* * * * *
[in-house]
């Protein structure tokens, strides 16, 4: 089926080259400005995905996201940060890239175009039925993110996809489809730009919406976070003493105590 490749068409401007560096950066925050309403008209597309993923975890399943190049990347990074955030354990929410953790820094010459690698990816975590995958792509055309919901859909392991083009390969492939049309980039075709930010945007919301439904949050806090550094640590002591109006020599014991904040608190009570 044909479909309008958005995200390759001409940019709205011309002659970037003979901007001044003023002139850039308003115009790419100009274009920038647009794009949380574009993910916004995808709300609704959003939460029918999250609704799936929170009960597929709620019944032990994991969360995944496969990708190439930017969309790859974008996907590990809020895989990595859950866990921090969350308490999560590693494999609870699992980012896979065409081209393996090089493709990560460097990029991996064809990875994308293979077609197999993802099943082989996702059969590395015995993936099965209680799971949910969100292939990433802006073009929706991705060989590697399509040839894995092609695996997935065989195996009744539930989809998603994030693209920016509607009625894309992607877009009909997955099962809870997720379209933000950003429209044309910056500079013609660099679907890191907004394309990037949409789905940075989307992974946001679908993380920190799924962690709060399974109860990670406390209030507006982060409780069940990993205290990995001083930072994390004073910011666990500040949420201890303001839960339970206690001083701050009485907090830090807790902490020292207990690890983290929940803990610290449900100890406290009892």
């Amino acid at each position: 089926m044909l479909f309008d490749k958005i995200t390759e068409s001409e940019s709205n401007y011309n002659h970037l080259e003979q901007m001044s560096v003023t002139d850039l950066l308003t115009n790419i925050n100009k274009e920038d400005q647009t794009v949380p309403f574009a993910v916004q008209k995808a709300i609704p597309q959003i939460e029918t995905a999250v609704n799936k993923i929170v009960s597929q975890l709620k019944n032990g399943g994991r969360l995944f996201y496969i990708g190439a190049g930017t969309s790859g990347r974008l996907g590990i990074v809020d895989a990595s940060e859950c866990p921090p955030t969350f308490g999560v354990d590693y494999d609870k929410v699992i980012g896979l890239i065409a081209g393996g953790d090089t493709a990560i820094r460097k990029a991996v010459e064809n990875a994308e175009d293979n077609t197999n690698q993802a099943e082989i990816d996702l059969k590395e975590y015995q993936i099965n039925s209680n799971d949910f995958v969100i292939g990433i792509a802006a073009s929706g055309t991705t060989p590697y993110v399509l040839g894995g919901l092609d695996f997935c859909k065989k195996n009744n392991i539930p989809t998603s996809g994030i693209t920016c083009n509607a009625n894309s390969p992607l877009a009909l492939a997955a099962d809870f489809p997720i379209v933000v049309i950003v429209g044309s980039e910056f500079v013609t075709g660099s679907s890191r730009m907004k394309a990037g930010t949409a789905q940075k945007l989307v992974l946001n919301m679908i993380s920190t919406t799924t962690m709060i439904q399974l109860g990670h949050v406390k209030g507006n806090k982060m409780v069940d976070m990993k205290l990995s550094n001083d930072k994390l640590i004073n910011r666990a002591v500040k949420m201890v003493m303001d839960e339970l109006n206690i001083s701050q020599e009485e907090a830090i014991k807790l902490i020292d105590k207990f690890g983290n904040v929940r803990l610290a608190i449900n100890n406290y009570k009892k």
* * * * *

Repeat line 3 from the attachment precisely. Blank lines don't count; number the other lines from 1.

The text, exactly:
């Amino acid at each position: 089926m044909l479909f309008d490749k958005i995200t390759e068409s001409e940019s709205n401007y011309n002659h970037l080259e003979q901007m001044s560096v003023t002139d850039l950066l308003t115009n790419i925050n100009k274009e920038d400005q647009t794009v949380p309403f574009a993910v916004q008209k995808a709300i609704p597309q959003i939460e029918t995905a999250v609704n799936k993923i929170v009960s597929q975890l709620k019944n032990g399943g994991r969360l995944f996201y496969i990708g190439a190049g930017t969309s790859g990347r974008l996907g590990i990074v809020d895989a990595s940060e859950c866990p921090p955030t969350f308490g999560v354990d590693y494999d609870k929410v699992i980012g896979l890239i065409a081209g393996g953790d090089t493709a990560i820094r460097k990029a991996v010459e064809n990875a994308e175009d293979n077609t197999n690698q993802a099943e082989i990816d996702l059969k590395e975590y015995q993936i099965n039925s209680n799971d949910f995958v969100i292939g990433i792509a802006a073009s929706g055309t991705t060989p590697y993110v399509l040839g894995g919901l092609d695996f997935c859909k065989k195996n009744n392991i539930p989809t998603s996809g994030i693209t920016c083009n509607a009625n894309s390969p992607l877009a009909l492939a997955a099962d809870f489809p997720i379209v933000v049309i950003v429209g044309s980039e910056f500079v013609t075709g660099s679907s890191r730009m907004k394309a990037g930010t949409a789905q940075k945007l989307v992974l946001n919301m679908i993380s920190t919406t799924t962690m709060i439904q399974l109860g990670h949050v406390k209030g507006n806090k982060m409780v069940d976070m990993k205290l990995s550094n001083d930072k994390l640590i004073n910011r666990a002591v500040k949420m201890v003493m303001d839960e339970l109006n206690i001083s701050q020599e009485e907090a830090i014991k807790l902490i020292d105590k207990f690890g983290n904040v929940r803990l610290a608190i449900n100890n406290y009570k009892k």